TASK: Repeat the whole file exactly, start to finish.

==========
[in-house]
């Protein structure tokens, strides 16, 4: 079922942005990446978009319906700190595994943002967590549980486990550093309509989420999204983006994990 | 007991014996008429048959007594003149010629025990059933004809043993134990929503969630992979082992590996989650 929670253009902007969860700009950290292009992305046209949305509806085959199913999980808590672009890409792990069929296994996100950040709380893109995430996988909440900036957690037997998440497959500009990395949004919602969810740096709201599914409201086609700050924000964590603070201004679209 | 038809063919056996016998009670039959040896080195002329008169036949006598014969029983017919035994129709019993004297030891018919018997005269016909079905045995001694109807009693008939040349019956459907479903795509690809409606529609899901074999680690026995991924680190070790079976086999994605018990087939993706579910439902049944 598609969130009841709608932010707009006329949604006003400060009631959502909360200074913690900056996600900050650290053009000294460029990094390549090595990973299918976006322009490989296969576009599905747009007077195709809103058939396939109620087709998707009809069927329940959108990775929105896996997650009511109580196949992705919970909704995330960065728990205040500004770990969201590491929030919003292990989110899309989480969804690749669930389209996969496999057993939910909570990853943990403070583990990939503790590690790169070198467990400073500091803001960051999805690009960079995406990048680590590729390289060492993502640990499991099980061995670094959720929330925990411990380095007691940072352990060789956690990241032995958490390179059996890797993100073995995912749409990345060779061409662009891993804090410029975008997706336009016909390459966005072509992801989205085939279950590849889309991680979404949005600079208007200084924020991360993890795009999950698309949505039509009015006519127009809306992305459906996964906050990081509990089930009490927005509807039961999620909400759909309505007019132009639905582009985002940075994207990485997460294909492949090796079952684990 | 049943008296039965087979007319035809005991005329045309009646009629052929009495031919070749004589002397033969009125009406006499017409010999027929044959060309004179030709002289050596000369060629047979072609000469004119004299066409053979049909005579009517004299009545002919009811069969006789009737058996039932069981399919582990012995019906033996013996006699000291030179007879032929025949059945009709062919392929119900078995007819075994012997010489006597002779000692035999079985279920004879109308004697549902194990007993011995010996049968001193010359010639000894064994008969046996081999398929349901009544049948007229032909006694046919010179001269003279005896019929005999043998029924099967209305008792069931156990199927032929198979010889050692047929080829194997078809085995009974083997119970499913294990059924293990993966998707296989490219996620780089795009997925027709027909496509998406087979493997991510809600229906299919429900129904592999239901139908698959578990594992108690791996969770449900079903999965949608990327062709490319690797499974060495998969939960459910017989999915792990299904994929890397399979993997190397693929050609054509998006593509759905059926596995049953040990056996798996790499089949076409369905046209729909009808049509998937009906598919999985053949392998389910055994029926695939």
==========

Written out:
[in-house]
């Protein structure tokens, strides 16, 4: 079922942005990446978009319906700190595994943002967590549980486990550093309509989420999204983006994990 | 007991014996008429048959007594003149010629025990059933004809043993134990929503969630992979082992590996989650 929670253009902007969860700009950290292009992305046209949305509806085959199913999980808590672009890409792990069929296994996100950040709380893109995430996988909440900036957690037997998440497959500009990395949004919602969810740096709201599914409201086609700050924000964590603070201004679209 | 038809063919056996016998009670039959040896080195002329008169036949006598014969029983017919035994129709019993004297030891018919018997005269016909079905045995001694109807009693008939040349019956459907479903795509690809409606529609899901074999680690026995991924680190070790079976086999994605018990087939993706579910439902049944 598609969130009841709608932010707009006329949604006003400060009631959502909360200074913690900056996600900050650290053009000294460029990094390549090595990973299918976006322009490989296969576009599905747009007077195709809103058939396939109620087709998707009809069927329940959108990775929105896996997650009511109580196949992705919970909704995330960065728990205040500004770990969201590491929030919003292990989110899309989480969804690749669930389209996969496999057993939910909570990853943990403070583990990939503790590690790169070198467990400073500091803001960051999805690009960079995406990048680590590729390289060492993502640990499991099980061995670094959720929330925990411990380095007691940072352990060789956690990241032995958490390179059996890797993100073995995912749409990345060779061409662009891993804090410029975008997706336009016909390459966005072509992801989205085939279950590849889309991680979404949005600079208007200084924020991360993890795009999950698309949505039509009015006519127009809306992305459906996964906050990081509990089930009490927005509807039961999620909400759909309505007019132009639905582009985002940075994207990485997460294909492949090796079952684990 | 049943008296039965087979007319035809005991005329045309009646009629052929009495031919070749004589002397033969009125009406006499017409010999027929044959060309004179030709002289050596000369060629047979072609000469004119004299066409053979049909005579009517004299009545002919009811069969006789009737058996039932069981399919582990012995019906033996013996006699000291030179007879032929025949059945009709062919392929119900078995007819075994012997010489006597002779000692035999079985279920004879109308004697549902194990007993011995010996049968001193010359010639000894064994008969046996081999398929349901009544049948007229032909006694046919010179001269003279005896019929005999043998029924099967209305008792069931156990199927032929198979010889050692047929080829194997078809085995009974083997119970499913294990059924293990993966998707296989490219996620780089795009997925027709027909496509998406087979493997991510809600229906299919429900129904592999239901139908698959578990594992108690791996969770449900079903999965949608990327062709490319690797499974060495998969939960459910017989999915792990299904994929890397399979993997190397693929050609054509998006593509759905059926596995049953040990056996798996790499089949076409369905046209729909009808049509998937009906598919999985053949392998389910055994029926695939």